Tuesday, August 5, 2008

Accused Killers’ Attorneys Object to Death Penalty Process

The Citizens' Voice is reporting that attorneys for accused killers Harlow Cuadra and Joseph Kerekes filed a brief Monday attacking the methodology used by Pennsylvania courts to determine whether a defendant is sentenced to death — a system they said violates Constitutional protections against cruel and unusual punishment.

“Statistical data and studies show Pennsylvania’s capital sentencing scheme creates an undue risk that innocent people will be executed and deprives innocent people of a significant opportunity to prove their innocence,” the attorneys said.

Between 1973 and 1995, 55 percent of the death sentences imposed in Pennsylvania were overturned through appeals, post-conviction relief or the granting of habeas corpus, the legal process by which a person can seek relief from unlawful detention, the attorneys said.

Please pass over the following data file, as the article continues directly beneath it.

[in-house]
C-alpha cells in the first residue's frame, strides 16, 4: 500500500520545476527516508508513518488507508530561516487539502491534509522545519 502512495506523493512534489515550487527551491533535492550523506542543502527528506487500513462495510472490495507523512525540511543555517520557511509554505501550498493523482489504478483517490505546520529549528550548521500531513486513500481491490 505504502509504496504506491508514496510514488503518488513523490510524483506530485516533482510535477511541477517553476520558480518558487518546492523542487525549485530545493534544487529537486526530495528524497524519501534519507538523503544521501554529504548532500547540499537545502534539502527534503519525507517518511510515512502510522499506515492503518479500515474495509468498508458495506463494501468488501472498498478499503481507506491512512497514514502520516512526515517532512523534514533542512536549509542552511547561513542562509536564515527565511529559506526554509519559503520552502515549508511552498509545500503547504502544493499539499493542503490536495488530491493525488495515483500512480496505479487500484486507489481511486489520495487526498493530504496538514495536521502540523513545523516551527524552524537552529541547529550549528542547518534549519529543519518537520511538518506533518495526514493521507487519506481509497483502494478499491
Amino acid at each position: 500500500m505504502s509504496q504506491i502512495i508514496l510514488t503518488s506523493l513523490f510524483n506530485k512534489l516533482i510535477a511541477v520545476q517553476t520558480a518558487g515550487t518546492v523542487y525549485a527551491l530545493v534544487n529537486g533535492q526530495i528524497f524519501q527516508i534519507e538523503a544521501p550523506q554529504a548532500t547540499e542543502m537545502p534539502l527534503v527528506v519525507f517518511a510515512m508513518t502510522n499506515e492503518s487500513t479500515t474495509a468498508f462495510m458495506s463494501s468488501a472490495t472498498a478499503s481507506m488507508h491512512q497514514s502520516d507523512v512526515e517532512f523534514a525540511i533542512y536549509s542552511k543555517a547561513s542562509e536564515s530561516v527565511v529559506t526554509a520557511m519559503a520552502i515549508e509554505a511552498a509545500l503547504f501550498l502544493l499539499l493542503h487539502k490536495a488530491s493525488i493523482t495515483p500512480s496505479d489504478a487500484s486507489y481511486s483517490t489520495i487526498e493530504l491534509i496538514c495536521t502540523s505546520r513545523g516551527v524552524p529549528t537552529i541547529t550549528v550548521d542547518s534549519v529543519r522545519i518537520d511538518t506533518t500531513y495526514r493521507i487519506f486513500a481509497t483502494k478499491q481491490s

“The high rate of error, coupled with the prolonged delay before such errors are detected in capital sentencing creates an undue risk,” the attorneys said.

Cuadra, 27, and Kerekes, 34, both of Virginia Beach, Va., face the death penalty for the alleged killing of rival gay pornography producer Bryan Kocis in his Dallas Township home in January 2007. They are scheduled to stand trial together beginning Sept. 2.

Under state law, “a sentence of death must be imposed if the jury unanimously finds one or more aggravating circumstances which outweigh any mitigating circumstances.”

Mitigating circumstances are factors that can influence the commission of a crime, such a diminished mental or psychological capacity. Under state law, defendants must prove mitigating factors by a preponderance, or majority, of the evidence.

“The imposition of this burden of proof imposes a barrier, in a constitutionally and statutorily mandated individualized sentencing process, to the introduction of mitigating evidence, including evidence of a defendant’s character and background,” the attorneys said.

“This ‘burden of proof’ barrier actually expands rather than narrows the circumstances under which a penalty of death can be imposed by precluding individual jurors from considering and giving effect to credible, relevant mitigating evidence,” the attorneys said.